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UN says drought floods threaten food security in Sri Lanka

In May, the situation was exacerbated by the worst torrential rains in 14 years, which triggered floods and landslides in the country’s southwest, killing some 200 people and forcing many from their homes.But in drought-affected areas in the north, rains were not sufficient to replenish reservoirs, and the second 2017 rice paddy harvest is expected to be at least 24 percent lower than last year’s, said FAO official Cristina Coslet. Sri Lanka was hit by the worst drought in four decades last year, with poor rains continuing into 2017, causing many farmers to lose their crops and income, the agencies said. “The level of water in irrigation reservoirs is still well below the average,” she told the Thomson Reuters Foundation by phone.Some 225,000 households – or 900,000 people – face food insecurity, and have been forced to eat less and lower quality food, the report said.Unable to grow their own crops, many families have to buy food at local markets where prices have spiked due to the crisis, it said. A severe drought followed by floods has slashed agricultural production in Sri Lanka, leaving some 900,000 people facing food insecurity, the United Nations said, warning that without help the situation might further deteriorate.Production of rice, the country’s staple food, is forecast to drop almost 40 percent to 2.7 million tonnes in 2017, the U.N. Food and Agriculture Organization (FAO) and World Food Programme (WFP) said in a report on Thursday, according to Reuters. FAO and WFP said seeds, equipment, irrigation support, and cash assistance are urgently needed to help farmers in the next planting season starting in September, and to prevent conditions from deteriorating. Other crops including pulses, chillies and onion are also expected to take a blow, it said. “If (the planting season) fails the situation will worsen a lot for the families affected,” Coslet said. (Colombo Gazette) read more

SNPs new EU negotiator doesnt appear to believe in closer union with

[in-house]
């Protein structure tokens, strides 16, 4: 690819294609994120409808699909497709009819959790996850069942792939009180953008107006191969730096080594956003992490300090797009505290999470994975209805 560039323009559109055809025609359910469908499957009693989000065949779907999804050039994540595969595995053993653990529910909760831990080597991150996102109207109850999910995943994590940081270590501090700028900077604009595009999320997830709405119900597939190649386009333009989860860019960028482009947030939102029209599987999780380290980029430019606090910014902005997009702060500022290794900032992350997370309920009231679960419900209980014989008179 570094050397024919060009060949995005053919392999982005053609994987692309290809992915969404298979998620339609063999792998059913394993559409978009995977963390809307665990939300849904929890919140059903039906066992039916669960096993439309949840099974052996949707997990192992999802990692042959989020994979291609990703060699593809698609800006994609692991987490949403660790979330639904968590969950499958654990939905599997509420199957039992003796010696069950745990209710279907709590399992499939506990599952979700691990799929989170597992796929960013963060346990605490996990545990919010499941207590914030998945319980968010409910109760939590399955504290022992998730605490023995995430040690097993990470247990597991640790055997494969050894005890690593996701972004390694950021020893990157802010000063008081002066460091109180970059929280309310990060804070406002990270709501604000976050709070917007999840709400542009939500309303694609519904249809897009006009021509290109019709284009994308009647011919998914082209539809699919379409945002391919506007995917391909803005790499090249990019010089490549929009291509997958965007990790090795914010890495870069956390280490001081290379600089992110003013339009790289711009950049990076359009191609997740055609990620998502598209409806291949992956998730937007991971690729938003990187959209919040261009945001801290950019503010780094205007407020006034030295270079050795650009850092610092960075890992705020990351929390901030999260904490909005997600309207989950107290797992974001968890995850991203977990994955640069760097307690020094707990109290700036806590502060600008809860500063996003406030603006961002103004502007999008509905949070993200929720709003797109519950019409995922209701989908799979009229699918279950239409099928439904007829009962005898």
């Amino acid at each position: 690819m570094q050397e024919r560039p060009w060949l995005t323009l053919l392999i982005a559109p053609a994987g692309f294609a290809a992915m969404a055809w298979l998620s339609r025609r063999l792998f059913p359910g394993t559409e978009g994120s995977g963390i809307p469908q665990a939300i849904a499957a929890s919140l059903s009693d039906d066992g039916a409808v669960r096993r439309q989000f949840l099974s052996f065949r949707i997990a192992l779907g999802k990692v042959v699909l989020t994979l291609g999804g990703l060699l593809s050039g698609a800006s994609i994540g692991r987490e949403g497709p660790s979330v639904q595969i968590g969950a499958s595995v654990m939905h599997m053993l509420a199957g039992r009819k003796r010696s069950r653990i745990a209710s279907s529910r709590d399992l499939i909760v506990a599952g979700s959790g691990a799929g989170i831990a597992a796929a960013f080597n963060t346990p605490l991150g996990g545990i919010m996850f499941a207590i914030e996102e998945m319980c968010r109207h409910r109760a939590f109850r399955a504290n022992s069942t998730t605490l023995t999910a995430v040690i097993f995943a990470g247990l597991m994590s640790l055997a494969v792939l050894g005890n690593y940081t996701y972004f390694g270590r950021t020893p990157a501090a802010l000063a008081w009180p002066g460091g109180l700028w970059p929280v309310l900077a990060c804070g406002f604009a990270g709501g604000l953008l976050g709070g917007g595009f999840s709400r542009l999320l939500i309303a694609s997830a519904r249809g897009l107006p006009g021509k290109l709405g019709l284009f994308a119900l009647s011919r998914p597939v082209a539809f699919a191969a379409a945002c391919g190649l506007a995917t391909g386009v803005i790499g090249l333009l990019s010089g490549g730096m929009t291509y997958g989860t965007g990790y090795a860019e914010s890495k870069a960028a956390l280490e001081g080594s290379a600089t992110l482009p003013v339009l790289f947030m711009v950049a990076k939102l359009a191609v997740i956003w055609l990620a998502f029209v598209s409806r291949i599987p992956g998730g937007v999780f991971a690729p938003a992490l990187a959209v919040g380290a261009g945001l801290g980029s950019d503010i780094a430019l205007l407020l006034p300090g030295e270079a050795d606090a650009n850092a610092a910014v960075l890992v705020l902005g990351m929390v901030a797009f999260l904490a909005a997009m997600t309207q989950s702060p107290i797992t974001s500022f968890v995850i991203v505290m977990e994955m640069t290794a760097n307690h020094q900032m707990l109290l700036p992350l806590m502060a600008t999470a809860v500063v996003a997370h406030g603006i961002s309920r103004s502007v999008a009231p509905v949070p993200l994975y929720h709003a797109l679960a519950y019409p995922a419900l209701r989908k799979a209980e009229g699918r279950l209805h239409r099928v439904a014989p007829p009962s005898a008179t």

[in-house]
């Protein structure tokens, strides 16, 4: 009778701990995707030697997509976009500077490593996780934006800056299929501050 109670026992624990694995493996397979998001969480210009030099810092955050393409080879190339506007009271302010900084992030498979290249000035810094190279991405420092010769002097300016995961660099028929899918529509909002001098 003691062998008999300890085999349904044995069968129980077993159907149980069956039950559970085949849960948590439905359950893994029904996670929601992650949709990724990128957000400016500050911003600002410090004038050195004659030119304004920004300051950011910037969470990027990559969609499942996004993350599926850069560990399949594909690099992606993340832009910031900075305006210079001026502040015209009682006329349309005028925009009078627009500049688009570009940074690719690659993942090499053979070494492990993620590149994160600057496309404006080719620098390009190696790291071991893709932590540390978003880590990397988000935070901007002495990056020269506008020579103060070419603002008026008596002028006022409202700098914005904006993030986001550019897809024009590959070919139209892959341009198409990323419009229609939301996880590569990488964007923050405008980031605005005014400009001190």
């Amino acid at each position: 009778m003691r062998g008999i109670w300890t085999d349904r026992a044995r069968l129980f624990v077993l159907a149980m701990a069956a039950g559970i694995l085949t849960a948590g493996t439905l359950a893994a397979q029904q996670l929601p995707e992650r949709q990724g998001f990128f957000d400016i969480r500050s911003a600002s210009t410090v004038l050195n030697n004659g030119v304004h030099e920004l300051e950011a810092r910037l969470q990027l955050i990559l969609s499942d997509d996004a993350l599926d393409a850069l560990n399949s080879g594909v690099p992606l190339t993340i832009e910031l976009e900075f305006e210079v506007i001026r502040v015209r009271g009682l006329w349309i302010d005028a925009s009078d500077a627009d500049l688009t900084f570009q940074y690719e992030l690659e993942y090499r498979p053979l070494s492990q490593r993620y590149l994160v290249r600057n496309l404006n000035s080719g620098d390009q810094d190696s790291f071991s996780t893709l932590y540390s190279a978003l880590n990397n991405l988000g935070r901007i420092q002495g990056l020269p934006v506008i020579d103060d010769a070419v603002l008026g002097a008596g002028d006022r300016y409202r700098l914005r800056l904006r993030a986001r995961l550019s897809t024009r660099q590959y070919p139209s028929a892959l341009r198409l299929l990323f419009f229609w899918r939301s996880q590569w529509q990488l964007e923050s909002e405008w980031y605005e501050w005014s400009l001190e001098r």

first_imgNicola Sturgeon has appointed a minister to help keep Scotland in Europe who has previously spoken out against closer political ties with the EU.  Michael Russell, the combative SNP veteran and former education minister, has been tasked with leading the Scottish Government’s negotiations with Westminster over Scotland’s future relationship with the EU.  Mr Russell, who has not been in the Scottish cabinet since Ms Sturgeon became First Minister in 2014, has been given the official title of Minister for UK Negotiations on Scotland’s Place in Europe.  Following the Brexit vote in June he said Scotland must remain in the EU “no matter how and no matter what it takes”.  But in a book on Scottish nationalism which he co-authored 10 years ago, entitled Grasping the Thistle, the Argyll and Bute MSP wrote that “the best way forward for our involvement with Europe should be in the trading sphere not through further political integration”. Want the best of The Telegraph direct to your email and WhatsApp? Sign up to our free twice-daily  Front Page newsletter and new  audio briefings.   Jackson Carlaw, deputy leader of the Scottish Conservatives, said last night: “As he takes on his new job, Mr Russell will need to explain why the SNP is so desperate to be part of an ever closer political union with Brussels when it appears he doesn’t believe in a word of it.”  Ms Sturgeon has repeatedly warned since the Brexit vote that another independence referendum is “highly likely” in order to keep Scotland in the EU.  She said yesterday that the appointment, which is subject to approval by Holyrood next month, was an indication of the importance she was placing on the Brexit negotiations. Mr Russell will report to her and attend cabinet.  She added: “We already have an agreement with the new Prime Minister that the Scottish government should be fully involved in the development of the UK Government’s position ahead of Article 50 being triggered and beyond, and that options to protect Scotland’s relationship with Europe will form part of these discussions.  “By putting a dedicated and experienced minister at their centre, it will ensure that Scotland’s voice is heard loudly and clearly.”  Fiona Hyslop, the external affairs minister, and Alasdair Allan, the Europe minister, will continue to lead discussions with EU institutions and member states.  Mr Russell said he was delighted with the new role, adding: “Following the overwhelming vote in Scotland to remain in the EU, it is essential that Scotland comes together to defend our national interest. Accordingly in these discussions, it is important that the nation speaks, as much as possible, with one voice.”  Scottish Labour said “people voted in overwhelming numbers to maintain our relationships with both the EU and the UK”, adding: “Delivering an outcome that achieves both of these is what we want to see.”A spokesman for Mr Russell said: “This was a jointly authored book and whilst Michael Russell is a lifelong European, Dennis MacLeod is a lifelong anti-European, a point clearly made in the book’s introduction.‎”last_img read more